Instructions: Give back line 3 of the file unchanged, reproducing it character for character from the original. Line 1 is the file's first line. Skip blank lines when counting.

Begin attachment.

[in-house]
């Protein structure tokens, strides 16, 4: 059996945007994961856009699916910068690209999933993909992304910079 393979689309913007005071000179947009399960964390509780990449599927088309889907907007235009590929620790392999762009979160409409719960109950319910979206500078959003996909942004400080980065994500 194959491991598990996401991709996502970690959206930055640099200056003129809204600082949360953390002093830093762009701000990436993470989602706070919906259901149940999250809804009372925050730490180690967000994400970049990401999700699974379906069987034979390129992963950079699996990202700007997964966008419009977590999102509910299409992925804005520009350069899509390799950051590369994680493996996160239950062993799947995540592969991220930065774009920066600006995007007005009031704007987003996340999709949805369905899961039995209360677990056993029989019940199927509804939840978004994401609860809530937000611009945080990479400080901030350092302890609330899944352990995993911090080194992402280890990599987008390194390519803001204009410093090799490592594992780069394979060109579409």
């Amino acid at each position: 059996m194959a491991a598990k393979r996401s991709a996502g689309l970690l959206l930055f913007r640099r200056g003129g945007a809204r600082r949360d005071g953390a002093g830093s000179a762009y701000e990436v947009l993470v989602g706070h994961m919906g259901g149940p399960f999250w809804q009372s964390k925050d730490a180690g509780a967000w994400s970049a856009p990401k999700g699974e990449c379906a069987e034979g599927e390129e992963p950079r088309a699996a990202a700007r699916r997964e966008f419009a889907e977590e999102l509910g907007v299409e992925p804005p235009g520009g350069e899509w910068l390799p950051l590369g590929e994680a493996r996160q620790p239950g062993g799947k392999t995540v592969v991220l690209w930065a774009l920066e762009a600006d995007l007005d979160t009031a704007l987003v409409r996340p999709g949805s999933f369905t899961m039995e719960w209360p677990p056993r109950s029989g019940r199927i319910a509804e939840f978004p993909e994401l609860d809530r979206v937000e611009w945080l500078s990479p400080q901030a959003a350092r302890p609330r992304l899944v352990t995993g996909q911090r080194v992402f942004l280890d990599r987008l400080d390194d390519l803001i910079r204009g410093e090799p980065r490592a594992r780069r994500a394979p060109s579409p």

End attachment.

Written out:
């Amino acid at each position: 059996m194959a491991a598990k393979r996401s991709a996502g689309l970690l959206l930055f913007r640099r200056g003129g945007a809204r600082r949360d005071g953390a002093g830093s000179a762009y701000e990436v947009l993470v989602g706070h994961m919906g259901g149940p399960f999250w809804q009372s964390k925050d730490a180690g509780a967000w994400s970049a856009p990401k999700g699974e990449c379906a069987e034979g599927e390129e992963p950079r088309a699996a990202a700007r699916r997964e966008f419009a889907e977590e999102l509910g907007v299409e992925p804005p235009g520009g350069e899509w910068l390799p950051l590369g590929e994680a493996r996160q620790p239950g062993g799947k392999t995540v592969v991220l690209w930065a774009l920066e762009a600006d995007l007005d979160t009031a704007l987003v409409r996340p999709g949805s999933f369905t899961m039995e719960w209360p677990p056993r109950s029989g019940r199927i319910a509804e939840f978004p993909e994401l609860d809530r979206v937000e611009w945080l500078s990479p400080q901030a959003a350092r302890p609330r992304l899944v352990t995993g996909q911090r080194v992402f942004l280890d990599r987008l400080d390194d390519l803001i910079r204009g410093e090799p980065r490592a594992r780069r994500a394979p060109s579409p």